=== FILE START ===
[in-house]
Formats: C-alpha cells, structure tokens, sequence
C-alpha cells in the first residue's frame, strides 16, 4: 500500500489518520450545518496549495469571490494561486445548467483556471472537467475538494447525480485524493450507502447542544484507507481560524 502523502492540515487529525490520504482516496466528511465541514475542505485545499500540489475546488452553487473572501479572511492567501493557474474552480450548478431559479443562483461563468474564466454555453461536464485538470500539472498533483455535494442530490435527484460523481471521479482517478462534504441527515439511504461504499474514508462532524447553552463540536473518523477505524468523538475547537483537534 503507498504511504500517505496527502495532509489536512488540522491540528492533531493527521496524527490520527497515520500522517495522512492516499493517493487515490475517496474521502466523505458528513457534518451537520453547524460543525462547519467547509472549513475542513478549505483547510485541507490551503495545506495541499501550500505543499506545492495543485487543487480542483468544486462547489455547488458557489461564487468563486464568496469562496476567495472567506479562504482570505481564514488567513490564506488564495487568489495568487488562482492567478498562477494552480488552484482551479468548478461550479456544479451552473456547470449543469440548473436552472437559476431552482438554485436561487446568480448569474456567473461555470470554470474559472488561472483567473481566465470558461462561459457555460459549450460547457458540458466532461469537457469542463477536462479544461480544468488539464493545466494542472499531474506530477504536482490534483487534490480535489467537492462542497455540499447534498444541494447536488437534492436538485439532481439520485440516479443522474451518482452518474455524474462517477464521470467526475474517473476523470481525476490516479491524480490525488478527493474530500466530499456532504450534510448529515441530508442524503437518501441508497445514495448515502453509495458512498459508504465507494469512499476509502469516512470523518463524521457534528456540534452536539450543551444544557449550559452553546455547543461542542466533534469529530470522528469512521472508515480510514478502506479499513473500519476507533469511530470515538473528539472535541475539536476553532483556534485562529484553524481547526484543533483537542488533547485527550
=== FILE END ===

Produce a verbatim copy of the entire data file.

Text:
[in-house]
Formats: C-alpha cells, structure tokens, sequence
C-alpha cells in the first residue's frame, strides 16, 4: 500500500489518520450545518496549495469571490494561486445548467483556471472537467475538494447525480485524493450507502447542544484507507481560524 502523502492540515487529525490520504482516496466528511465541514475542505485545499500540489475546488452553487473572501479572511492567501493557474474552480450548478431559479443562483461563468474564466454555453461536464485538470500539472498533483455535494442530490435527484460523481471521479482517478462534504441527515439511504461504499474514508462532524447553552463540536473518523477505524468523538475547537483537534 503507498504511504500517505496527502495532509489536512488540522491540528492533531493527521496524527490520527497515520500522517495522512492516499493517493487515490475517496474521502466523505458528513457534518451537520453547524460543525462547519467547509472549513475542513478549505483547510485541507490551503495545506495541499501550500505543499506545492495543485487543487480542483468544486462547489455547488458557489461564487468563486464568496469562496476567495472567506479562504482570505481564514488567513490564506488564495487568489495568487488562482492567478498562477494552480488552484482551479468548478461550479456544479451552473456547470449543469440548473436552472437559476431552482438554485436561487446568480448569474456567473461555470470554470474559472488561472483567473481566465470558461462561459457555460459549450460547457458540458466532461469537457469542463477536462479544461480544468488539464493545466494542472499531474506530477504536482490534483487534490480535489467537492462542497455540499447534498444541494447536488437534492436538485439532481439520485440516479443522474451518482452518474455524474462517477464521470467526475474517473476523470481525476490516479491524480490525488478527493474530500466530499456532504450534510448529515441530508442524503437518501441508497445514495448515502453509495458512498459508504465507494469512499476509502469516512470523518463524521457534528456540534452536539450543551444544557449550559452553546455547543461542542466533534469529530470522528469512521472508515480510514478502506479499513473500519476507533469511530470515538473528539472535541475539536476553532483556534485562529484553524481547526484543533483537542488533547485527550